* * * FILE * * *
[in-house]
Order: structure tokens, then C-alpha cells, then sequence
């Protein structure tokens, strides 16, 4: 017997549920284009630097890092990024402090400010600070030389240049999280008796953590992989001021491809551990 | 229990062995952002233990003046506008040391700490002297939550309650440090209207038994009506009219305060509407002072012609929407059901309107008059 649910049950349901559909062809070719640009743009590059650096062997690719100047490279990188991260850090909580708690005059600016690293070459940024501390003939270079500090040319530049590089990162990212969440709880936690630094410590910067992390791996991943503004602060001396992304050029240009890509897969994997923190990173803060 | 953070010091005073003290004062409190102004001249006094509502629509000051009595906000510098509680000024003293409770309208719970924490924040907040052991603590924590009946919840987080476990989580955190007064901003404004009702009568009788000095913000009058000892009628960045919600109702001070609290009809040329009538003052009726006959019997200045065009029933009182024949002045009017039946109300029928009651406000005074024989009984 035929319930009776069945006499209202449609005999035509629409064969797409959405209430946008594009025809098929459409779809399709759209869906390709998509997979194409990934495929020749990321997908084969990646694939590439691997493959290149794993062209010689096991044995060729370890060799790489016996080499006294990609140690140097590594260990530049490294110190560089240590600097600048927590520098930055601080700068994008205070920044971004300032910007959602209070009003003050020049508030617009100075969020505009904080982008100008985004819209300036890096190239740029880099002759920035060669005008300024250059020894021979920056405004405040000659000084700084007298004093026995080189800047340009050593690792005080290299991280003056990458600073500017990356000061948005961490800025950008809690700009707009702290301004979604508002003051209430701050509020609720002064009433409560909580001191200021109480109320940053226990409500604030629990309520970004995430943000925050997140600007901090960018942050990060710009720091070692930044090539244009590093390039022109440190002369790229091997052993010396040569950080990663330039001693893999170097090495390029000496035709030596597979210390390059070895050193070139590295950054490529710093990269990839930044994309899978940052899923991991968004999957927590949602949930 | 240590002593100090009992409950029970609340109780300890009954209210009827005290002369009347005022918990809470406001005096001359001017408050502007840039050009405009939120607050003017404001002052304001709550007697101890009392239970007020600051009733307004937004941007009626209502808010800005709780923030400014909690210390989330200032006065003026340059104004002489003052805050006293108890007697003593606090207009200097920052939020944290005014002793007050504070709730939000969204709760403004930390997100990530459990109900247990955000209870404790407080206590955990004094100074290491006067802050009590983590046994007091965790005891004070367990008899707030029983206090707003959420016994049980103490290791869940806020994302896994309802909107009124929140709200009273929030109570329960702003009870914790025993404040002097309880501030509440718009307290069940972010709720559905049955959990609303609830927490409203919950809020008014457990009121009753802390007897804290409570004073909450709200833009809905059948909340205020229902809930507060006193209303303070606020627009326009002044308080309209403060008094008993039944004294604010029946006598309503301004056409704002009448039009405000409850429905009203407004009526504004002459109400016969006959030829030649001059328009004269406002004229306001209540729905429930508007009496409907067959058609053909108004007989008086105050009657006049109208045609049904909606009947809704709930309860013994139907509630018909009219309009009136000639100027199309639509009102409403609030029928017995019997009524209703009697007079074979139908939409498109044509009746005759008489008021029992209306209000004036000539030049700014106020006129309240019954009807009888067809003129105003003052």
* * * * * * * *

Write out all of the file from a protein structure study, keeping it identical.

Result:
[in-house]
Order: structure tokens, then C-alpha cells, then sequence
């Protein structure tokens, strides 16, 4: 017997549920284009630097890092990024402090400010600070030389240049999280008796953590992989001021491809551990 | 229990062995952002233990003046506008040391700490002297939550309650440090209207038994009506009219305060509407002072012609929407059901309107008059 649910049950349901559909062809070719640009743009590059650096062997690719100047490279990188991260850090909580708690005059600016690293070459940024501390003939270079500090040319530049590089990162990212969440709880936690630094410590910067992390791996991943503004602060001396992304050029240009890509897969994997923190990173803060 | 953070010091005073003290004062409190102004001249006094509502629509000051009595906000510098509680000024003293409770309208719970924490924040907040052991603590924590009946919840987080476990989580955190007064901003404004009702009568009788000095913000009058000892009628960045919600109702001070609290009809040329009538003052009726006959019997200045065009029933009182024949002045009017039946109300029928009651406000005074024989009984 035929319930009776069945006499209202449609005999035509629409064969797409959405209430946008594009025809098929459409779809399709759209869906390709998509997979194409990934495929020749990321997908084969990646694939590439691997493959290149794993062209010689096991044995060729370890060799790489016996080499006294990609140690140097590594260990530049490294110190560089240590600097600048927590520098930055601080700068994008205070920044971004300032910007959602209070009003003050020049508030617009100075969020505009904080982008100008985004819209300036890096190239740029880099002759920035060669005008300024250059020894021979920056405004405040000659000084700084007298004093026995080189800047340009050593690792005080290299991280003056990458600073500017990356000061948005961490800025950008809690700009707009702290301004979604508002003051209430701050509020609720002064009433409560909580001191200021109480109320940053226990409500604030629990309520970004995430943000925050997140600007901090960018942050990060710009720091070692930044090539244009590093390039022109440190002369790229091997052993010396040569950080990663330039001693893999170097090495390029000496035709030596597979210390390059070895050193070139590295950054490529710093990269990839930044994309899978940052899923991991968004999957927590949602949930 | 240590002593100090009992409950029970609340109780300890009954209210009827005290002369009347005022918990809470406001005096001359001017408050502007840039050009405009939120607050003017404001002052304001709550007697101890009392239970007020600051009733307004937004941007009626209502808010800005709780923030400014909690210390989330200032006065003026340059104004002489003052805050006293108890007697003593606090207009200097920052939020944290005014002793007050504070709730939000969204709760403004930390997100990530459990109900247990955000209870404790407080206590955990004094100074290491006067802050009590983590046994007091965790005891004070367990008899707030029983206090707003959420016994049980103490290791869940806020994302896994309802909107009124929140709200009273929030109570329960702003009870914790025993404040002097309880501030509440718009307290069940972010709720559905049955959990609303609830927490409203919950809020008014457990009121009753802390007897804290409570004073909450709200833009809905059948909340205020229902809930507060006193209303303070606020627009326009002044308080309209403060008094008993039944004294604010029946006598309503301004056409704002009448039009405000409850429905009203407004009526504004002459109400016969006959030829030649001059328009004269406002004229306001209540729905429930508007009496409907067959058609053909108004007989008086105050009657006049109208045609049904909606009947809704709930309860013994139907509630018909009219309009009136000639100027199309639509009102409403609030029928017995019997009524209703009697007079074979139908939409498109044509009746005759008489008021029992209306209000004036000539030049700014106020006129309240019954009807009888067809003129105003003052």